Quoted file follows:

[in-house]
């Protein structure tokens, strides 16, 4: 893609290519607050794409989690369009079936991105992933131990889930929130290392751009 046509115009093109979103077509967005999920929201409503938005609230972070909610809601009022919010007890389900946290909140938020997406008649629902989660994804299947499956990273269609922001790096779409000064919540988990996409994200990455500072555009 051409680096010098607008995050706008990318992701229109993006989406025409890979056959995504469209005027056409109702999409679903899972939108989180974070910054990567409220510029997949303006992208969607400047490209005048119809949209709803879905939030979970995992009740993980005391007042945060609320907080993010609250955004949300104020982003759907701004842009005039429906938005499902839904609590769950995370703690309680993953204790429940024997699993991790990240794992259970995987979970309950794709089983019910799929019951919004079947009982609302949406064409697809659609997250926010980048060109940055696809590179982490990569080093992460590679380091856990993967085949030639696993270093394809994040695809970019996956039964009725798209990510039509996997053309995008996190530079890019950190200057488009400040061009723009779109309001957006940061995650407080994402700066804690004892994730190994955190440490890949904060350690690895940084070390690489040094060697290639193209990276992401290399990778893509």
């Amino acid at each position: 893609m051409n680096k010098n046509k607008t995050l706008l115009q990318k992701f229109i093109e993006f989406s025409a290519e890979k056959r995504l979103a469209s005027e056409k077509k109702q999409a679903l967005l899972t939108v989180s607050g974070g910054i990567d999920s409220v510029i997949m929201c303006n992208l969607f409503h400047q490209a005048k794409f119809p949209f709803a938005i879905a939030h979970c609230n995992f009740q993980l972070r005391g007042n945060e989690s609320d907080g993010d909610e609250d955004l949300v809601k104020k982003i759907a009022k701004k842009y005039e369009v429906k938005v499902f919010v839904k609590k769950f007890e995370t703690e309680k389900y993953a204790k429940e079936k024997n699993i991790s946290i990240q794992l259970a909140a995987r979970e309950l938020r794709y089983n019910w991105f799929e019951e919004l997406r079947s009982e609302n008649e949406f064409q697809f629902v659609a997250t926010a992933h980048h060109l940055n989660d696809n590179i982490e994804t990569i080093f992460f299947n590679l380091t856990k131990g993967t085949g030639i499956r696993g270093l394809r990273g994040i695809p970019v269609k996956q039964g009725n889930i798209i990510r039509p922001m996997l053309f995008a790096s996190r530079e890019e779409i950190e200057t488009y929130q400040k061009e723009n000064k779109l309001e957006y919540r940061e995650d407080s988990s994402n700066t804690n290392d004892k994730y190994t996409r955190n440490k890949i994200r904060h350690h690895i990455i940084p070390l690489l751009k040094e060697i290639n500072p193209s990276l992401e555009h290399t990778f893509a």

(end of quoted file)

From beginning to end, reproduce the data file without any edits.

[in-house]
């Protein structure tokens, strides 16, 4: 893609290519607050794409989690369009079936991105992933131990889930929130290392751009 046509115009093109979103077509967005999920929201409503938005609230972070909610809601009022919010007890389900946290909140938020997406008649629902989660994804299947499956990273269609922001790096779409000064919540988990996409994200990455500072555009 051409680096010098607008995050706008990318992701229109993006989406025409890979056959995504469209005027056409109702999409679903899972939108989180974070910054990567409220510029997949303006992208969607400047490209005048119809949209709803879905939030979970995992009740993980005391007042945060609320907080993010609250955004949300104020982003759907701004842009005039429906938005499902839904609590769950995370703690309680993953204790429940024997699993991790990240794992259970995987979970309950794709089983019910799929019951919004079947009982609302949406064409697809659609997250926010980048060109940055696809590179982490990569080093992460590679380091856990993967085949030639696993270093394809994040695809970019996956039964009725798209990510039509996997053309995008996190530079890019950190200057488009400040061009723009779109309001957006940061995650407080994402700066804690004892994730190994955190440490890949904060350690690895940084070390690489040094060697290639193209990276992401290399990778893509």
């Amino acid at each position: 893609m051409n680096k010098n046509k607008t995050l706008l115009q990318k992701f229109i093109e993006f989406s025409a290519e890979k056959r995504l979103a469209s005027e056409k077509k109702q999409a679903l967005l899972t939108v989180s607050g974070g910054i990567d999920s409220v510029i997949m929201c303006n992208l969607f409503h400047q490209a005048k794409f119809p949209f709803a938005i879905a939030h979970c609230n995992f009740q993980l972070r005391g007042n945060e989690s609320d907080g993010d909610e609250d955004l949300v809601k104020k982003i759907a009022k701004k842009y005039e369009v429906k938005v499902f919010v839904k609590k769950f007890e995370t703690e309680k389900y993953a204790k429940e079936k024997n699993i991790s946290i990240q794992l259970a909140a995987r979970e309950l938020r794709y089983n019910w991105f799929e019951e919004l997406r079947s009982e609302n008649e949406f064409q697809f629902v659609a997250t926010a992933h980048h060109l940055n989660d696809n590179i982490e994804t990569i080093f992460f299947n590679l380091t856990k131990g993967t085949g030639i499956r696993g270093l394809r990273g994040i695809p970019v269609k996956q039964g009725n889930i798209i990510r039509p922001m996997l053309f995008a790096s996190r530079e890019e779409i950190e200057t488009y929130q400040k061009e723009n000064k779109l309001e957006y919540r940061e995650d407080s988990s994402n700066t804690n290392d004892k994730y190994t996409r955190n440490k890949i994200r904060h350690h690895i990455i940084p070390l690489l751009k040094e060697i290639n500072p193209s990276l992401e555009h290399t990778f893509a």